So Hitchcock did that very thing. He had Stewart and Day as tourists in Morocco, and in the marketplace one morning a man with a knife in his back falls at Stewart’s feet. Stewart gets the face makeup on his hands.

Of course, right before he kicks the bucket the dying man whispers a secret of international importance into Jimmy’s ear, and we’re off and running. The bad guys want to know what Jimmy knows and they’re willing to kidnap his son to find out.

–James Scott Bell, May 6, 2018


Keys Factors for Writing Domestic/Psychological Thrillers

1.) Set your domestic thriller in familiar settings. Give the reader comfort until they realize your novel doesn’t take place in Mayberry. Set your story in a small town, on a commuter train, in a home with a family who could live next door to you, or create a situation that seems harmless at first until it escalates into a terrifying tale. Much like Stephen King is partial to turning everyday objects into nightmares–I’ll never use a turkey carving knife again–it’s important to think through an effective setting that lulls the reader into a false sense of security until you pull the rug out.

2.) Make your story hinge on familiar subjects. I’ve suggested a few below, but I’m sure you could come up with more that could be turned on its ear with escalating tension. Use your own personal experiences to discover what might touch your readers.

  • A marriage that doesn’t need much to send it over a cliff
  • Sibling rivalry
  • Neighbors from Satan
  • A clandestine love affair
  • School rivalry/Helicopter moms competing against each other
  • Parenting – Lots of possibilities
  • Family relationships
  • Boyfriends/Girlfriends/Jealousy

3.) Now ask yourself the critical question of “what if…” What are the worst plot twists that could happen in the world you’ve created? Think WAY out of the box. Use a dartboard to add some unpredictability to your brainstorming.

4.) Make your character(s) real. Imagine people you have known, but elevate them into a major player’s role in your story. It helps to start with the familiar to make it real, but then your character would take on his/her own journey. Remember, your characters need to be real and not supersized into movie star status. Take “every man or every woman” and force them to step into an horrendous plot. Make your starring character(s) believable.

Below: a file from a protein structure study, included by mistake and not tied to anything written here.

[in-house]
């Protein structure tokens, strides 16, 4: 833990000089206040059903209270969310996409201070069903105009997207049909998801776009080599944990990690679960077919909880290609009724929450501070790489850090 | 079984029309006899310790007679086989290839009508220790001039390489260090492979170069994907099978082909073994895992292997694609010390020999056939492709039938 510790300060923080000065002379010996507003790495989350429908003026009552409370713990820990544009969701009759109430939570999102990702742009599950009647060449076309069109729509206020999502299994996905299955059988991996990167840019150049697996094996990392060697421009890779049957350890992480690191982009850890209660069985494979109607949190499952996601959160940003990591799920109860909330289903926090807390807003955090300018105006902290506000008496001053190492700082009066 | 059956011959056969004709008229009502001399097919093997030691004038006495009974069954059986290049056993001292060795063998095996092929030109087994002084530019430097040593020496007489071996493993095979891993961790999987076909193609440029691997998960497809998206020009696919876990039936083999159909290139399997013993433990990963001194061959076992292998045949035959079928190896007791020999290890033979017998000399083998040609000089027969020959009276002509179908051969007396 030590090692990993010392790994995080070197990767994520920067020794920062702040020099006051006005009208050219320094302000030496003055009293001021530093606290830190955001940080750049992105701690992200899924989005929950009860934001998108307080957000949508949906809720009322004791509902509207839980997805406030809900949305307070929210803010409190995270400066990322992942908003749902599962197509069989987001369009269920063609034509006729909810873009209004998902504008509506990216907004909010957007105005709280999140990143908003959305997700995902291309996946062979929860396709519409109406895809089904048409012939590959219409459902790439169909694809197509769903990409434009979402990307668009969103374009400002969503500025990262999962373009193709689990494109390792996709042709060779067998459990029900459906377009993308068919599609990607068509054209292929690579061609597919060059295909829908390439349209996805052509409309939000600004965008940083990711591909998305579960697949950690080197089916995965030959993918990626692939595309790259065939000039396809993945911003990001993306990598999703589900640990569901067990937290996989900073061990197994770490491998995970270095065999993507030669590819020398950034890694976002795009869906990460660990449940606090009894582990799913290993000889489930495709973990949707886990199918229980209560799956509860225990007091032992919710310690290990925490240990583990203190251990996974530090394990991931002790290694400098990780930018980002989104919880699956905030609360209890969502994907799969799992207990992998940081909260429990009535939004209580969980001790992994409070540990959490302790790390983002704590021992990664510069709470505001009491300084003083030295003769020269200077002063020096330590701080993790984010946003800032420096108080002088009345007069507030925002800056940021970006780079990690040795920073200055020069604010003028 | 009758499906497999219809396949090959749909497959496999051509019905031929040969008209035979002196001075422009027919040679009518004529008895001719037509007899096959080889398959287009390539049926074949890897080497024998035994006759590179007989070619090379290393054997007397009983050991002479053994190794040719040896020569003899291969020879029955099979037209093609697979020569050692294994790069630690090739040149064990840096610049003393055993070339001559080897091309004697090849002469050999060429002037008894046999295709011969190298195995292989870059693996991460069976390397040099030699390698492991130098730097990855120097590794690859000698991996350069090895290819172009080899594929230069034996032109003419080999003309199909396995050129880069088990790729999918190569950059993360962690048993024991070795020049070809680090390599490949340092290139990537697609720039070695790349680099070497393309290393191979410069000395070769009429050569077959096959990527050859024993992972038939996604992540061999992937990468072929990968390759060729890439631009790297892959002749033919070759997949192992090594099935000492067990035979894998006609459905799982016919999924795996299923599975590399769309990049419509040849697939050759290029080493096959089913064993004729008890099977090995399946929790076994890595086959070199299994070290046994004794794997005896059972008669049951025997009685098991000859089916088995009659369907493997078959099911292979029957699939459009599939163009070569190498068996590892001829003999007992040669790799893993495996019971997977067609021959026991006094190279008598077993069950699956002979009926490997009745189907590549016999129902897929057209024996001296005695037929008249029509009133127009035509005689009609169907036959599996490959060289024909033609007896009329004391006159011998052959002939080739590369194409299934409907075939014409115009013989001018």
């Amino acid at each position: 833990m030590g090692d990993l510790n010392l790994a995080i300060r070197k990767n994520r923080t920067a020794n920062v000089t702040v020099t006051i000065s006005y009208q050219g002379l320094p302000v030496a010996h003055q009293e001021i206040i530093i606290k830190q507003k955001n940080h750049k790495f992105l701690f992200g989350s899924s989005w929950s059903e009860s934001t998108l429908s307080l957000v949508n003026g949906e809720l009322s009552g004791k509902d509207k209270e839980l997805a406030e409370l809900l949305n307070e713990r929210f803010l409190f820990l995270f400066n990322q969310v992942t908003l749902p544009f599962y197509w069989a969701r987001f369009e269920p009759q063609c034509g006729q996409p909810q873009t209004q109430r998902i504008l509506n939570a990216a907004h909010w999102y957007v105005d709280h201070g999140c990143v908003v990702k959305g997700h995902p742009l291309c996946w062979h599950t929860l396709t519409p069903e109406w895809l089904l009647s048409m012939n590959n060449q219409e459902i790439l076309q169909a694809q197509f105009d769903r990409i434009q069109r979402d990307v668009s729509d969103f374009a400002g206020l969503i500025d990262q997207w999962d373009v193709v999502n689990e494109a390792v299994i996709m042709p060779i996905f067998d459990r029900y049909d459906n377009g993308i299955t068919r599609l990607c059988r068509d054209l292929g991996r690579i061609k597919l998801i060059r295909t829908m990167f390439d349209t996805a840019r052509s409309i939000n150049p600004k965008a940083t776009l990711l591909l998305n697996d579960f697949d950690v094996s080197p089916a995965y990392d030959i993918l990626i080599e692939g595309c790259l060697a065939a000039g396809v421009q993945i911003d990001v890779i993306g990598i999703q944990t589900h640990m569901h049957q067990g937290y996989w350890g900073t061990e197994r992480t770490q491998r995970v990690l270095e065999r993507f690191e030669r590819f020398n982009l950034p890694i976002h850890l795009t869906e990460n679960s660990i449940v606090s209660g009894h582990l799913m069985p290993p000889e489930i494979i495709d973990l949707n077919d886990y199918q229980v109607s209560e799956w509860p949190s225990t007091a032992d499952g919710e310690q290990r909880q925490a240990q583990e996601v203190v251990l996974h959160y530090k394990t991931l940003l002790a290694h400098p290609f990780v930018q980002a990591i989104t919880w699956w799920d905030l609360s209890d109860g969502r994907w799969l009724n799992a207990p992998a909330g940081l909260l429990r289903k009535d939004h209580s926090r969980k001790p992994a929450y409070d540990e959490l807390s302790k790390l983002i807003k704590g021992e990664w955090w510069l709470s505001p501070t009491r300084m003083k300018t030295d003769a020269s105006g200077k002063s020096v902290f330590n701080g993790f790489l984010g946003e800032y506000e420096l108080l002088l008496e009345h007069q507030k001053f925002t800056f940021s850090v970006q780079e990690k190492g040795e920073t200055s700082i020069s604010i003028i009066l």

5.) Give your characters flaws that could prove to be fatal. It’s a balancing act to pick vulnerability that doesn’t make them appear too weak. Give them insecurities they can overcome in a believable way, without making them whiners. Force them to face their insecurities. Are they capable of overcoming their worst fears? Give them a chance to do it. Will they? Dig deep with a journey for your character to survive through your plot. They must struggle to gain ground or appear that they never will. Nothing trite will work here. It must seem insurmountable. I found a great resource for character flaws – 123 Ideas for Character Flaws

–Jordan Dane, January 3, 2019


  1. How do you go about creating suspense in your fiction?
  2. Do you read domestic thrillers? Write them?
  3. What tips or advice do you have?


13 thoughts on “Homegrown Thrill Rides

  1. Dale, thanks for revisiting these excellent posts. I remember all of them and use many, if not all, the tips from Jodie, Jim, and Jordan.

    My books are classified as psychological thrillers but, after rereading Jim’s and Jordan’s definitions, maybe they should also be domestic thrillers since they’re kissing cousins.

    When drafting a scene, I always ask what is the worst thing that could happen right now? Even if, at this moment, there’s no chase or cliffhanger or knife at someone’s throat, there are infinite ways in a character’s everyday life that challenge them and make it more difficult to achieve their goal.

  2. Wow, Dale, what a great selection of archived posts and what a great post.

    There is a treasure trove here on creating suspense, and on writing the domestic thriller.

    Jodie’s posts and her books are loaded with wonderful advice. Every time I read one of them, I find something new. The more I learn, the more I realize how much remains to be learned. Read Jodie’s books.